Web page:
Scam of the day – August 25, 2016 – Another Chase phishing email

Phishing emails, by which scammers and identity thieves attempt to lure you into either clicking on links contained within the email which will download malware or providing personal information that will be used to make you a victim of identity theft, are nothing new.   They are a staple of identity thieves and scammers and with good reason because they work.  Reproduced below is a copy of a new phishing email that is presently circulating that appears to come from Chase bank.  DO NOT CLICK ON THE LINK.  Like so many phishing emails, this one attempts to lure you into responding by making you think there is an emergency to which you must respond.  As phishing emails go, this one is pretty good.  It looks legitimate.  However, the email address from which it was sent is that of an individual totally unrelated to Chase and is most likely the address of an email account of someone whose email account was hacked and made a part of a botnet of computers used by scammers to send out phishing emails.   The grammar and spelling is good, but as so often is the case, the email is not directed to you by name and does not contain your account number in the email.  It carries a legitimate looking Chase logo, but that is easy to counterfeit.

Chase logo

Dear Chase OnlineSM Customer,
Please confirm that you or someone authorized to use your account made
the following transaction(s) on your account:

Your online account will be fully restored and protected after the verification process.
Thank you for being a valued customer.

Customer Service Center.
JPMorgan Chase & Co ©2016


There are a number of indications that this is not a legitimate email from Chase, but instead is a phishing email. Legitimate credit card companies would refer to your specific account number in the email.  They also would not use the generic greeting “Dear Chase  OnlineSM Customer,” but would rather specifically direct the email to you by your name.  As with all phishing emails, two things can happen if you click on the links provided.  Either you will be sent to a legitimate looking, but phony webpage where you will be prompted to input personal information that will be used to make you a victim of identity theft or, even worse, merely by clicking on the link, you may download keystroke logging malware that will steal all of your personal information from your computer and use it to make you a victim of identity theft.  If you receive an email like this and think it may possibly be legitimate, merely call the customer service number on the back of your credit card where you can confirm that it is a scam, but make sure that you dial the telephone number correctly because scammers have been known to buy phone numbers that are just a digit off of the legitimate numbers for financial companies, such as Chase to trap you if you make a mistake in dialing the real number.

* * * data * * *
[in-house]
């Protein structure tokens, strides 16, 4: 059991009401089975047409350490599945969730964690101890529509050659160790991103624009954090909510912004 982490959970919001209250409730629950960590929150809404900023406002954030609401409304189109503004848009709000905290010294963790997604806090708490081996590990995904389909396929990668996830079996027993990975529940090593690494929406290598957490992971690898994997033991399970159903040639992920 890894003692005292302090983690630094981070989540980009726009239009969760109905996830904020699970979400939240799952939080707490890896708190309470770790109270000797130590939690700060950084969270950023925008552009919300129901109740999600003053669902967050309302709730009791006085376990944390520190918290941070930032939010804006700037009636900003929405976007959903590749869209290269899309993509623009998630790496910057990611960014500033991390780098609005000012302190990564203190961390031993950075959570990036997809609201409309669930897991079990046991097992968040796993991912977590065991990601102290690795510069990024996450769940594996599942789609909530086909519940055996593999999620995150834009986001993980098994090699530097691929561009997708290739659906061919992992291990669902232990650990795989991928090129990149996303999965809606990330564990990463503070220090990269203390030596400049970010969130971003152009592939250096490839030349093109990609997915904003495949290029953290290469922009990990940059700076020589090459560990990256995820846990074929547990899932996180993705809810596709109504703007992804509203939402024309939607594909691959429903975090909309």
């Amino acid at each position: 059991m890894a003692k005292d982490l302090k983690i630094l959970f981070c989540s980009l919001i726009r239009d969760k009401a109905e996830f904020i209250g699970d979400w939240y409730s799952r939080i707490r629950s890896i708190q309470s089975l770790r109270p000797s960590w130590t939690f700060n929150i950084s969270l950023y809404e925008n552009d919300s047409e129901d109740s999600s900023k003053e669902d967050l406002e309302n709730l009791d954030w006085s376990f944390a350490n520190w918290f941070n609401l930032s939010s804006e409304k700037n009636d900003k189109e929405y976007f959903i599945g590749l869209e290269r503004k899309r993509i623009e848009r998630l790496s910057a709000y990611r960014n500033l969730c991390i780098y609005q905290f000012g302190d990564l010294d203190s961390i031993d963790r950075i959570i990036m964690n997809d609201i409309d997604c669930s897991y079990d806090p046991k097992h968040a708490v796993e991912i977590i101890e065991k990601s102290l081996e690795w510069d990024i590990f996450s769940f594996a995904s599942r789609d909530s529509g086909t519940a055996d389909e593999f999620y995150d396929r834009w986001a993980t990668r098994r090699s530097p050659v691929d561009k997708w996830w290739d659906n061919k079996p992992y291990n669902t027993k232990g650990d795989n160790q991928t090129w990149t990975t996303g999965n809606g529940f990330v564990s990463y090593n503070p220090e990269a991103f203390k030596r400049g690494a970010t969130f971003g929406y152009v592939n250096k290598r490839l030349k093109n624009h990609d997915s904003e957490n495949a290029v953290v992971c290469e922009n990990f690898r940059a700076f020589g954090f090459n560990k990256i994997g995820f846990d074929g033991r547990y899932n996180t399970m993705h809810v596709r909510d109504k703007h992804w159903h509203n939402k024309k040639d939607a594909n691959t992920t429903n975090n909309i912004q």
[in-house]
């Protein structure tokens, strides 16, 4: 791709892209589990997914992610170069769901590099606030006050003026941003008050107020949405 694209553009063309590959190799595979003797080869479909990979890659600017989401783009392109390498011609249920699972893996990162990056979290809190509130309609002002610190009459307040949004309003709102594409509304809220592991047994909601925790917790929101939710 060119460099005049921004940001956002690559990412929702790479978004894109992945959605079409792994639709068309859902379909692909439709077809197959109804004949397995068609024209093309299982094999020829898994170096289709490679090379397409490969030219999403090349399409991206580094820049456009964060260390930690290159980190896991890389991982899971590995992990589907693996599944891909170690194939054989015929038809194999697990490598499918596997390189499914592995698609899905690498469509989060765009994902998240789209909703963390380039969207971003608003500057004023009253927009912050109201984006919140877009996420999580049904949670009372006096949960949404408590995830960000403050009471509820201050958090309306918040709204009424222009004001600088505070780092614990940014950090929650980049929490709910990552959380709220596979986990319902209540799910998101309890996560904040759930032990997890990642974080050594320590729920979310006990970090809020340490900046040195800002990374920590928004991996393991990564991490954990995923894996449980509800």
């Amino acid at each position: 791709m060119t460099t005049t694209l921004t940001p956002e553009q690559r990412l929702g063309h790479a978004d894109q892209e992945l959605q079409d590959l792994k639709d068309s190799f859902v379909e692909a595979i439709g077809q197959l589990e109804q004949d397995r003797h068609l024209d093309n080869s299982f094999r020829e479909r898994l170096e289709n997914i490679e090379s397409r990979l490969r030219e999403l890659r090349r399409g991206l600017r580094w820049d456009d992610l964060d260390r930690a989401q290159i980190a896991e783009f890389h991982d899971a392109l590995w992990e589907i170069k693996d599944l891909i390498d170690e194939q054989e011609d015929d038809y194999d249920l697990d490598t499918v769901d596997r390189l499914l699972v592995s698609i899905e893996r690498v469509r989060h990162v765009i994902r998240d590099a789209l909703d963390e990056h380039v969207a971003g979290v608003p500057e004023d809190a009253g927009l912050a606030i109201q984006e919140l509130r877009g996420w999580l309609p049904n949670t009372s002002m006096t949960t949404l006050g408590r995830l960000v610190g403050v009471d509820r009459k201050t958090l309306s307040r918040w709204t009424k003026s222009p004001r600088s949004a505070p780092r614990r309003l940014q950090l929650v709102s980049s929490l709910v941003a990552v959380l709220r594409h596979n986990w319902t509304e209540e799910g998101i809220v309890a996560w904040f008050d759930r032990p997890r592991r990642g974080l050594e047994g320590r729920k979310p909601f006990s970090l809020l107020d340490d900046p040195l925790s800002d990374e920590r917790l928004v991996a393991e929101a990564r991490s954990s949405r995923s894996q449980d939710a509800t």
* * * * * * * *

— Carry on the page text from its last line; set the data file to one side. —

Scam of the day – May 20, 2013 – Critical Microsoft updates